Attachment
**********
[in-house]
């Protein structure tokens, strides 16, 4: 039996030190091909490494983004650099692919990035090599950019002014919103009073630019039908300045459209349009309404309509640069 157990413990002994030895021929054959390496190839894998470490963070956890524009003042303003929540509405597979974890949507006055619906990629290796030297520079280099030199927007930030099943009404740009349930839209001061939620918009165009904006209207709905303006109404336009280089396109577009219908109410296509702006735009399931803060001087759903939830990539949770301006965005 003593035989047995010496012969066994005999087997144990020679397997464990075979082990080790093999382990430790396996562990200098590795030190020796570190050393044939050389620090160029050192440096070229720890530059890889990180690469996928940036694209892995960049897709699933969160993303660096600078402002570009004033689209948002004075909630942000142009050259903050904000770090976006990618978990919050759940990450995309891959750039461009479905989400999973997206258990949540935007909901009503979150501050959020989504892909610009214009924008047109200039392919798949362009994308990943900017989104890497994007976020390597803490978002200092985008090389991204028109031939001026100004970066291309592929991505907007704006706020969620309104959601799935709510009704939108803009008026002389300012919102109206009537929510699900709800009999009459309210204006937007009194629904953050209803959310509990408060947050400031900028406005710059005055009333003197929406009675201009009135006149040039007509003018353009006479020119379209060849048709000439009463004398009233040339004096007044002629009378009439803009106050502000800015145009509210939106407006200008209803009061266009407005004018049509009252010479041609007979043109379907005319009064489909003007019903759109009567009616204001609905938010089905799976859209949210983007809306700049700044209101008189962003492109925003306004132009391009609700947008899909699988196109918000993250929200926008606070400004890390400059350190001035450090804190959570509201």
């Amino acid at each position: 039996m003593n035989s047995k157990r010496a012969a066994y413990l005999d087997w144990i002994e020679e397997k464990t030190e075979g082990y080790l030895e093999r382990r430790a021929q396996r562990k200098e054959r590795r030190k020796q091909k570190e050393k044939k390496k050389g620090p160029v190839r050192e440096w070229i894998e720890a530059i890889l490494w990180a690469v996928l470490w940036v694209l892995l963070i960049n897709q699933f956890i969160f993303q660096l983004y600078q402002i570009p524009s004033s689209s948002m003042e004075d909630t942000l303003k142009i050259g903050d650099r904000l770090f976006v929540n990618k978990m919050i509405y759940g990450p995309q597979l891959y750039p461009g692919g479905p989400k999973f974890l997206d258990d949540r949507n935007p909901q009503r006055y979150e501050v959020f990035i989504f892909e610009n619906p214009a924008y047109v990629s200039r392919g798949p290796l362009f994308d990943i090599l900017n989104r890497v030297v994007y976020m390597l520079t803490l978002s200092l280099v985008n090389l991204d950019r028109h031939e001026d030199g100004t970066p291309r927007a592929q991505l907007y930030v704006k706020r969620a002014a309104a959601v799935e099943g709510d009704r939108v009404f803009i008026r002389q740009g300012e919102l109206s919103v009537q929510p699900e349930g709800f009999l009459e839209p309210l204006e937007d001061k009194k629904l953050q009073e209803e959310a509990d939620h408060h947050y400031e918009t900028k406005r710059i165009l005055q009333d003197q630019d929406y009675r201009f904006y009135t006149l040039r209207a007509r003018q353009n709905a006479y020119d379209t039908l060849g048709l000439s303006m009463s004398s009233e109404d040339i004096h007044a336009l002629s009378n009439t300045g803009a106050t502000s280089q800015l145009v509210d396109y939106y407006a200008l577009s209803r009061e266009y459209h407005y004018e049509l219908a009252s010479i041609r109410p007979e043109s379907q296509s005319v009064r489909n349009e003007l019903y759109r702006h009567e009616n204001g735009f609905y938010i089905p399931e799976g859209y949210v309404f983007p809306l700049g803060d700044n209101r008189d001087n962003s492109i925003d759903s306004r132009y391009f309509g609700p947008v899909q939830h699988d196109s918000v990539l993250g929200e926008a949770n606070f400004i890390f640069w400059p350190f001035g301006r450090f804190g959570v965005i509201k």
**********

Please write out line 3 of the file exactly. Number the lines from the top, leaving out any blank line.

């Amino acid at each position: 039996m003593n035989s047995k157990r010496a012969a066994y413990l005999d087997w144990i002994e020679e397997k464990t030190e075979g082990y080790l030895e093999r382990r430790a021929q396996r562990k200098e054959r590795r030190k020796q091909k570190e050393k044939k390496k050389g620090p160029v190839r050192e440096w070229i894998e720890a530059i890889l490494w990180a690469v996928l470490w940036v694209l892995l963070i960049n897709q699933f956890i969160f993303q660096l983004y600078q402002i570009p524009s004033s689209s948002m003042e004075d909630t942000l303003k142009i050259g903050d650099r904000l770090f976006v929540n990618k978990m919050i509405y759940g990450p995309q597979l891959y750039p461009g692919g479905p989400k999973f974890l997206d258990d949540r949507n935007p909901q009503r006055y979150e501050v959020f990035i989504f892909e610009n619906p214009a924008y047109v990629s200039r392919g798949p290796l362009f994308d990943i090599l900017n989104r890497v030297v994007y976020m390597l520079t803490l978002s200092l280099v985008n090389l991204d950019r028109h031939e001026d030199g100004t970066p291309r927007a592929q991505l907007y930030v704006k706020r969620a002014a309104a959601v799935e099943g709510d009704r939108v009404f803009i008026r002389q740009g300012e919102l109206s919103v009537q929510p699900e349930g709800f009999l009459e839209p309210l204006e937007d001061k009194k629904l953050q009073e209803e959310a509990d939620h408060h947050y400031e918009t900028k406005r710059i165009l005055q009333d003197q630019d929406y009675r201009f904006y009135t006149l040039r209207a007509r003018q353009n709905a006479y020119d379209t039908l060849g048709l000439s303006m009463s004398s009233e109404d040339i004096h007044a336009l002629s009378n009439t300045g803009a106050t502000s280089q800015l145009v509210d396109y939106y407006a200008l577009s209803r009061e266009y459209h407005y004018e049509l219908a009252s010479i041609r109410p007979e043109s379907q296509s005319v009064r489909n349009e003007l019903y759109r702006h009567e009616n204001g735009f609905y938010i089905p399931e799976g859209y949210v309404f983007p809306l700049g803060d700044n209101r008189d001087n962003s492109i925003d759903s306004r132009y391009f309509g609700p947008v899909q939830h699988d196109s918000v990539l993250g929200e926008a949770n606070f400004i890390f640069w400059p350190f001035g301006r450090f804190g959570v965005i509201k």